|Arlington Park Barn Notes
Contact: Graham Ross
(847) 385-7500 ext. 7319
In today's notes:
An exciting annual postscript to the Grade II Arlington Classic is its preview of the Grade II American Derby and Grade I Secretariat as the latter legs of Arlington's Mid-America Triple, and this year appears to be no exception.
Wenga Enterprises, Inc.'s Cherokee Kim, third in the Arlington Classic June 30, shipped to Chicago from Southern California for Arlington's Triple on the turf. Before the Classic, California trainer Jerry Fanning called his colt a "big old galloping type that really wants to go a mile and a quarter or a mile and a half."
Now, Fanning has gone fishing in Alaska, and left Cherokee Kim under the care of local horseman Jerry Calvin, who reported Cherokee Kim came out of the Classic in good order. Calvin also agrees with Fanning's assessment of his horse as one who would appreciate the added distance of the American Derby at a mile and three-sixteenths July 22. After that comes the Secretariat at a mile and a quarter August 18 as part of the International Festival of Racing on Arlington Million Day, and that race should suit him even more.
"One other reason he might improve next time is because he will have had a chance to acclimate a little bit," Calvin said. "They told me that he never took a drink of water during the whole 16 hours of his trip here, and yet when I opened the door of that van there wasn't a dry spot on him. But as you can see, he looks fine this morning. He's really settled in."
Pat & Cliff Raber's Fan Club's Mister, fourth in the Arlington Classic, is also a somewhat surprising possibility for the American Derby after a courageous performance that included a speed duel not to his advantage.
Before the Classic, trainer Rickey Harris was going to use the Classic to find out if her horse could get the mile and an eighth. Now she thinks it wasn't the distance of ground, but the post position, that proved her colt's undoing.
"I hate that (rail) post," said Harris. "In his last race (a winning effort in the Canterbury Breeders' Cup Derby), he broke from the outside and was able to relax and run his race. This time from the rail, he wasn't able to relax at any point of the race, but he ran his heart out as long as he could. If I'd have been able to get the trip that Billy's horse (the winning Baptize, trained by Bill Mott) did, I think my horse would have done a lot better. I don't think it was the distance of ground that got him. Randy (jockey Meier) wants to go on to the next one (American Derby), and I might just do that. My horse ran his heart out, and came back fine."
Trainer Steve Hobby, who saddled Keith Plaisance's Rahy's Secret to finish fifth in the Arlington Classic, reported that his colt was doing fine the morning after the first leg of the Mid-America Triple.
"He had a little mucous, but that's nothing," said Hobby. "He came back fine, and he was fine in the paddock yesterday.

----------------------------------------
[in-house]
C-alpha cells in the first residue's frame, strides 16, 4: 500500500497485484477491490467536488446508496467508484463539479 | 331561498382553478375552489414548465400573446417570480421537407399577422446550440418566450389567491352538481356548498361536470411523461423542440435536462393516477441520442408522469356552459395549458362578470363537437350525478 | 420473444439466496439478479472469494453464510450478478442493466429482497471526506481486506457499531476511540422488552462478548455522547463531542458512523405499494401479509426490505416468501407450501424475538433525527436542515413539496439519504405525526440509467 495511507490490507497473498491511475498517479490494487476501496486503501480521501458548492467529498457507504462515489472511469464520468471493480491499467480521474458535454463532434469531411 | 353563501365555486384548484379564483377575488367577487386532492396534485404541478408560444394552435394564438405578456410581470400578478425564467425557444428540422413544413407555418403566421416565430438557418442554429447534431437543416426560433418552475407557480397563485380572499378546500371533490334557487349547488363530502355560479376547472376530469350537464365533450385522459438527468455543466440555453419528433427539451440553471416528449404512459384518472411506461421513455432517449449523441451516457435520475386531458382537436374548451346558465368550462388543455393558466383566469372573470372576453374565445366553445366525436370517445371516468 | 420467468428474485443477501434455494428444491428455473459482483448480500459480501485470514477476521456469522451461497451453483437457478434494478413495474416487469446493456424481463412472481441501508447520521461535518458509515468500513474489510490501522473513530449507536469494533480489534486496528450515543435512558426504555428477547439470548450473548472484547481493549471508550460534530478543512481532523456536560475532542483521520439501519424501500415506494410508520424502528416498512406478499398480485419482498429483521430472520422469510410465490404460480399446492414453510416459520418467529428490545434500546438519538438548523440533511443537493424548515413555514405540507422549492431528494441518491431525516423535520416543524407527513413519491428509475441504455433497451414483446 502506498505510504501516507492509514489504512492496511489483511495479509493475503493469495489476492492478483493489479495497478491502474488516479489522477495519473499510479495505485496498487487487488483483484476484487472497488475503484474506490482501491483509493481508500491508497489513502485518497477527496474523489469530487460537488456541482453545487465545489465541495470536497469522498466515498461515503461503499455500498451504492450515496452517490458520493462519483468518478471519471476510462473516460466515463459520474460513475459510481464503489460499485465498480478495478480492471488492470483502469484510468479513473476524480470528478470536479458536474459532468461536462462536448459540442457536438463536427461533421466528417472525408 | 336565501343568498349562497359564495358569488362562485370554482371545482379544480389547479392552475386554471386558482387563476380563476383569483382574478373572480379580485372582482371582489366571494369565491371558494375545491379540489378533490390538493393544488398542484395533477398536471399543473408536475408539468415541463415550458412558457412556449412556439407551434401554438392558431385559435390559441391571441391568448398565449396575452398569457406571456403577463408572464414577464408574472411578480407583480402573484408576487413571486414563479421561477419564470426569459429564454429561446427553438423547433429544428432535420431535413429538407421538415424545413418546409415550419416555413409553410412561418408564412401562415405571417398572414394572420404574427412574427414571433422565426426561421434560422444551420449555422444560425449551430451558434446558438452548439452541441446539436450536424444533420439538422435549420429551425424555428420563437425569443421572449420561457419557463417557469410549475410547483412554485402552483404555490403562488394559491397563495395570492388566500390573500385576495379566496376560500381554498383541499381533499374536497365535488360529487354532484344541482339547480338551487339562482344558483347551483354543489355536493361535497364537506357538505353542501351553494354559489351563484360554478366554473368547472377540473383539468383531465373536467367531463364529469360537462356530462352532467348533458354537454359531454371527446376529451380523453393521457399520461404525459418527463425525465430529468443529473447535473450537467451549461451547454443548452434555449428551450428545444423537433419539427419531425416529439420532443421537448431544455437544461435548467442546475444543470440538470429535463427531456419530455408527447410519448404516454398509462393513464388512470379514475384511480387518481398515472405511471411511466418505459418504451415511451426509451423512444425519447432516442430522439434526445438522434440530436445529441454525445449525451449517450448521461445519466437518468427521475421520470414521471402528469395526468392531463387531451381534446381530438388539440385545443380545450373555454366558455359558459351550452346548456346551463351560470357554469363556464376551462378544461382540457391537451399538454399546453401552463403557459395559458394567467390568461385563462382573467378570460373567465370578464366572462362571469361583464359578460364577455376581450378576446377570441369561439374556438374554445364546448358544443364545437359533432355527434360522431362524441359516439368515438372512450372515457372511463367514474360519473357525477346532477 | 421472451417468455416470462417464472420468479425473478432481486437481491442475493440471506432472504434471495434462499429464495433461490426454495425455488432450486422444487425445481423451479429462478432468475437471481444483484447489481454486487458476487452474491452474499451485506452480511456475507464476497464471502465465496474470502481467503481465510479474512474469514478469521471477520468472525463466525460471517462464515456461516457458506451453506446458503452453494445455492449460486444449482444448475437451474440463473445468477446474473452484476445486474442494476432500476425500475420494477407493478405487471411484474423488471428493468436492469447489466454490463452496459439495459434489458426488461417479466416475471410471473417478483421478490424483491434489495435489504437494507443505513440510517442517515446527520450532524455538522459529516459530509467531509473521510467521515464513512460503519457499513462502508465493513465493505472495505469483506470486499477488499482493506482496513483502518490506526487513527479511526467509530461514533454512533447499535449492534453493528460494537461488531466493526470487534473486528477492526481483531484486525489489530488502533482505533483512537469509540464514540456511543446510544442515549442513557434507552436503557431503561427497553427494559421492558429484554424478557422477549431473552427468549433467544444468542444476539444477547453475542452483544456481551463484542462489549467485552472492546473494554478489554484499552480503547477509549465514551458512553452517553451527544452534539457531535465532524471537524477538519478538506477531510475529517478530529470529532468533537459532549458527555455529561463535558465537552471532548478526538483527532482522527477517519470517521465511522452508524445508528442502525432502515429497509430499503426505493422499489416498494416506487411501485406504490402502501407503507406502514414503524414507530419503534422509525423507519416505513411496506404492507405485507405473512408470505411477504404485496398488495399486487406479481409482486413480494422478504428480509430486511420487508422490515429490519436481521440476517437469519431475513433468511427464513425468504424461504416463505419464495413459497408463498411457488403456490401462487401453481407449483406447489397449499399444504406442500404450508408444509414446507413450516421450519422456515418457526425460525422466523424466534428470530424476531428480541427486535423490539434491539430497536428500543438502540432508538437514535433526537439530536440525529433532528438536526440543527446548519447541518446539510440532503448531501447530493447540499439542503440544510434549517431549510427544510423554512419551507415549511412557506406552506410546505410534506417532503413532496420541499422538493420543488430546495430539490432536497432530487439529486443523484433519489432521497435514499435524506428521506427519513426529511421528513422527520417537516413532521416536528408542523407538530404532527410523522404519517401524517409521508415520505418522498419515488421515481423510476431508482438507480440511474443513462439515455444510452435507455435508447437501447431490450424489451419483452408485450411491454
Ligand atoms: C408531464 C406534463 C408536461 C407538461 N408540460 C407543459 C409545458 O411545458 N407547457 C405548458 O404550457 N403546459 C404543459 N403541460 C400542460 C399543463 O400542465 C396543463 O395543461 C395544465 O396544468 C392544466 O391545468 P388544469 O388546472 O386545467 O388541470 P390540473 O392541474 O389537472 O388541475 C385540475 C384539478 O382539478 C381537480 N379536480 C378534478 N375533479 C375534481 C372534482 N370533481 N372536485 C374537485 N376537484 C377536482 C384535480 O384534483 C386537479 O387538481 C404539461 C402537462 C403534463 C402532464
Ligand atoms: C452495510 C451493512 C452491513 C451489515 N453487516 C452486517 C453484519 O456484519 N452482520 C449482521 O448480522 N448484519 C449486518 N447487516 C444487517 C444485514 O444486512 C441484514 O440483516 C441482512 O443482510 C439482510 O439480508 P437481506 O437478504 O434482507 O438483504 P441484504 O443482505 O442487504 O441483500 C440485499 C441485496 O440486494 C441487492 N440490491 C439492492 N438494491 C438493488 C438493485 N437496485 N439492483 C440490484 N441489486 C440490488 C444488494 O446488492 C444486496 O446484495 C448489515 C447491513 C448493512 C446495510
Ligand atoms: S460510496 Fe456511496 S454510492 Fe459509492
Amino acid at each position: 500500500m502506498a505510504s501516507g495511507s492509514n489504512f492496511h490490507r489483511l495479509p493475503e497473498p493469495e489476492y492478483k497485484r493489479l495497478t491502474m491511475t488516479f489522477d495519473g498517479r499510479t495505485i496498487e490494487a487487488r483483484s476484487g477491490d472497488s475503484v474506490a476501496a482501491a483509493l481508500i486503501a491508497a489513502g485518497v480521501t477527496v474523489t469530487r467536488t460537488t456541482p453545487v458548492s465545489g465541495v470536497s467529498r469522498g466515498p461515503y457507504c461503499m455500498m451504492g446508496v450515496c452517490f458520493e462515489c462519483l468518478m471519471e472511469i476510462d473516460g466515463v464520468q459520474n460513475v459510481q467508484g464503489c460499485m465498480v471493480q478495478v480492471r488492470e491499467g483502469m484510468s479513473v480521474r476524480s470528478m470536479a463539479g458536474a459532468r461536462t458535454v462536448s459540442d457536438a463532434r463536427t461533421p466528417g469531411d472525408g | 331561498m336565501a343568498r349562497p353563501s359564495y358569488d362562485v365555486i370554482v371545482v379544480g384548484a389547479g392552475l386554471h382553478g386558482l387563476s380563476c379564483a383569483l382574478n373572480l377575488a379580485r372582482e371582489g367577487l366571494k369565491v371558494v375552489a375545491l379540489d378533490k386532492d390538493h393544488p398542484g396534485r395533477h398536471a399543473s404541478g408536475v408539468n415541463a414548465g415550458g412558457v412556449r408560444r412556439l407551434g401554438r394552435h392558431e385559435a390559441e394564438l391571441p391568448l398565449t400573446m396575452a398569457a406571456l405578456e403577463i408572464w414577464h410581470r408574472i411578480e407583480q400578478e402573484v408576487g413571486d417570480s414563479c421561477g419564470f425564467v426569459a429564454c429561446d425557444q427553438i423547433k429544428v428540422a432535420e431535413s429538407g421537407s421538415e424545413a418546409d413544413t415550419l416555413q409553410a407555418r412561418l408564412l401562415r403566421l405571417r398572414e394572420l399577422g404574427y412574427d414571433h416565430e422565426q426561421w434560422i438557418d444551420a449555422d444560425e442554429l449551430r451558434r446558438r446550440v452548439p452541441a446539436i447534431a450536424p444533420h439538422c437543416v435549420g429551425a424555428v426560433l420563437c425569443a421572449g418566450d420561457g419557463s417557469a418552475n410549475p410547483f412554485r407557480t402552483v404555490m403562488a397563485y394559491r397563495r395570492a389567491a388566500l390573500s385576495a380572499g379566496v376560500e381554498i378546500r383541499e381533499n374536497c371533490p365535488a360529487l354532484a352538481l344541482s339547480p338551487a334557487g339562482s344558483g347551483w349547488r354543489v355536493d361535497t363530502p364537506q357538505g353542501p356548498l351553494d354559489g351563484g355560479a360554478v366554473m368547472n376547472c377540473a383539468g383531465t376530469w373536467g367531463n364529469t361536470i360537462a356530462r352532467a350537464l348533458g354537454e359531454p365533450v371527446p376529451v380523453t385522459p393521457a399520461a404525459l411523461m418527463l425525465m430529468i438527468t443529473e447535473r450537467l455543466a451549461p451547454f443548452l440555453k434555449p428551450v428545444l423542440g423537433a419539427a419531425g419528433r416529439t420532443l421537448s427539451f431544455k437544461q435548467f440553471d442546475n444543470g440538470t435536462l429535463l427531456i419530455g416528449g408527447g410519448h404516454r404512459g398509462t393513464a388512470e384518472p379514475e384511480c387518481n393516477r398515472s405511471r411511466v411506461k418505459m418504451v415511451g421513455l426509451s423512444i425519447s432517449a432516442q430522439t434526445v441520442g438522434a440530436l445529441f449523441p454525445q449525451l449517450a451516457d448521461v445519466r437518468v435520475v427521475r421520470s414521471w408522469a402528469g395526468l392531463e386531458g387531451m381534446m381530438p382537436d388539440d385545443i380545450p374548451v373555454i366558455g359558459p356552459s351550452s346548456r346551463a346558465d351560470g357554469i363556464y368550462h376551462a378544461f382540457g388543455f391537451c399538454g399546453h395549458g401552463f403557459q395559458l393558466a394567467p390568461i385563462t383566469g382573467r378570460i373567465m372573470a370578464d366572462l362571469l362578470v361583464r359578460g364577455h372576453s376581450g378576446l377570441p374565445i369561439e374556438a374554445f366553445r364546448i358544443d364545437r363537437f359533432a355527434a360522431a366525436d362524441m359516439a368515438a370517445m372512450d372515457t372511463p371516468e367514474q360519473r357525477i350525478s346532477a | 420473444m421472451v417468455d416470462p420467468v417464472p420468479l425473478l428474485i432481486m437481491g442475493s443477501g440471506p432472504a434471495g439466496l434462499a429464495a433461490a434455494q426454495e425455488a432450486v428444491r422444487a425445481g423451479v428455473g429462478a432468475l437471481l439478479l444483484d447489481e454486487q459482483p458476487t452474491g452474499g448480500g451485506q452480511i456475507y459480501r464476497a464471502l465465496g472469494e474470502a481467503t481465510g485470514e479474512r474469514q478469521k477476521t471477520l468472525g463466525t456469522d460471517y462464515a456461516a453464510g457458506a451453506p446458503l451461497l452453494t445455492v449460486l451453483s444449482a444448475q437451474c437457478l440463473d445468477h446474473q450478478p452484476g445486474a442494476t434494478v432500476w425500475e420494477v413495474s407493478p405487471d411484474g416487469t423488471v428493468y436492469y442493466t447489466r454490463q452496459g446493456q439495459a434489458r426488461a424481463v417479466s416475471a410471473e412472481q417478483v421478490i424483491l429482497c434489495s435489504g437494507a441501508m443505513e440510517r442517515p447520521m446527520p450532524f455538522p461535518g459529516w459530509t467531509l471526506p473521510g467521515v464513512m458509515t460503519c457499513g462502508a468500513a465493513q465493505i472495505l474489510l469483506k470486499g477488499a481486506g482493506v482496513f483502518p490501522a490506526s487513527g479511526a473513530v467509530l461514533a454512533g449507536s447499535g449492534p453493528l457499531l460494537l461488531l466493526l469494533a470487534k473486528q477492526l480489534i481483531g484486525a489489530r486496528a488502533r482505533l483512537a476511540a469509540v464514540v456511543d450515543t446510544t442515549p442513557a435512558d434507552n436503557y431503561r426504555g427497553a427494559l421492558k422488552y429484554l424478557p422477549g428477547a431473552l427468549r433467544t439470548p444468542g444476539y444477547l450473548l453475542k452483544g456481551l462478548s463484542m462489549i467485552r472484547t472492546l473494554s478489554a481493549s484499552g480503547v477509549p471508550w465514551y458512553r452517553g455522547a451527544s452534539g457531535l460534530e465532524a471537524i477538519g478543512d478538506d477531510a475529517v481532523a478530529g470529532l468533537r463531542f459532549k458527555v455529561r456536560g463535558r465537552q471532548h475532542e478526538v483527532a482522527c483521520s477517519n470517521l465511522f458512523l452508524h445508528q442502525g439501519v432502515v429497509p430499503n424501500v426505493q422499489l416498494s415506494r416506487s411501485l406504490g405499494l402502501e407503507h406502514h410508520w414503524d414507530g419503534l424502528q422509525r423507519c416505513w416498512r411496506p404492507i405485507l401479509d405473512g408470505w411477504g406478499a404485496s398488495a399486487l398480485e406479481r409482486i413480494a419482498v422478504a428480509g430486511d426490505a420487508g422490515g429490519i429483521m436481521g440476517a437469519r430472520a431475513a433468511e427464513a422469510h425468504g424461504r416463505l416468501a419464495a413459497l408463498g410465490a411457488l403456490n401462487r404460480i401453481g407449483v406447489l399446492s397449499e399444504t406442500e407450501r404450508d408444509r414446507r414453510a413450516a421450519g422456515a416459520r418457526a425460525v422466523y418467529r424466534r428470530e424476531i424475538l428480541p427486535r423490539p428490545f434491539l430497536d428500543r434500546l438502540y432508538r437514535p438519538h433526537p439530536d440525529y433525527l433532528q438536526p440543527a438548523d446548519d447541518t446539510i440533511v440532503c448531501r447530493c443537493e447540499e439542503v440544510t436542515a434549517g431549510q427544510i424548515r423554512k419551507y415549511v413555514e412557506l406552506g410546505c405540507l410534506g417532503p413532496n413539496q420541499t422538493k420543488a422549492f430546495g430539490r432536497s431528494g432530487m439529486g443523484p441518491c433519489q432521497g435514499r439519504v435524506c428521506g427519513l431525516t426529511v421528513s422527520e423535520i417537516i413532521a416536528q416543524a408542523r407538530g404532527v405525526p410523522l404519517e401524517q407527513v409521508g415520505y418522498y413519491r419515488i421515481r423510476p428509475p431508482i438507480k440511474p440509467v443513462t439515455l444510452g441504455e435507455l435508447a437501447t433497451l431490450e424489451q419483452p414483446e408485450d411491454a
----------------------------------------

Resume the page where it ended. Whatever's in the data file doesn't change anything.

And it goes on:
"I guess I'll go ahead and aim for that next race (the American Derby)," Hobby said.
Trainer Wayne Catalano, who saddled Curlew Flyer for owner Frank C. Calabrese in the Classic, reported that his new charge came out of the race in fine fettle despite trailing the field throughout.
Curlew Flyer, an Irish-bred gelding who was making his first start in this country, had only made four previous starts in his career - all of them in France.
"He ran a pretty decent race," Catalano said. "At least I thought he did. He's just a little green."
Arlington Owner, Trainer, and Jockey Awards for the month of June will be announced Thursday, with presentation ceremonies on Friday.
Barn of the Month honors will be announced and presented Thursday.
Jockey Zoe Cadman, who traveled to Philadelphia Park Saturday for a mount astride Impending Bear in the $100,000 Dr. James Penny Memorial Handicap for trainer Mike Stidham, finished third in that Pennsylvania outing.
David P. Holloway Racing, Inc.'s Bet On Sunshine, a who has won two of the three runnings of the $100,000 Arlington Sprint, captured Saturday's Grade III Aristides Handicap at Churchill Downs. The Bet Big gelding is now a 9-year-old.
Jockey Rene Douglas had a consecutive riding double at Arlington Saturday, capturing the sixth with John Castro's Mr. High Tops and coming right back with Marta Racing Ventures' Feminine Fury in the seventh, which also served as the American Airlines Sweepstakes race.
Jockey Lonnie Meche also had a riding double, visiting the winner's circle after the fifth with Louie J. Roussel III's Always On Time, and returning after the finale of the afternoon aboard Earl Silver's Bandana.
Trainers Chris Block and Jerry Hollendorfer are tied for leading trainer honors through Saturday with seven wins apiece. Block won the fifth race Saturday with Richard L. Duchossois' Good Humor and Hollendorfer saddled Feminine Fury in the seventh.
On July 4, 1938, 63 years ago Wednesday, the great Seabiscuit was upset by War Minstrel in the Stars and Stripes Handicap. Seabiscuit, making his only Chicago appearance, carried 130 pounds, spotting the winner 23 pounds.
On July 4, 1941, 60 years ago Wednesday, a record Chicago crowd of 50,638 came to Arlington Park to watch Steel Heels upset Equifox in the Stars and Stripes Handicap.
On July 4, 1955, 46 years ago Wednesday, popular Arlington trainer Gene Cilio saddled his first winner at Chicago's premier oval, posing in the winner's circle with Mark's Richey, ridden by W. E. Carroll.
On July 4, 1976, 25 years ago, the first Sunday racing program in Illinois history was held at Arlington Park. A crowd of 22,259 wagered $2,164,476 on the nine-race card highlighted by Fifth Marine winning the American Derby.
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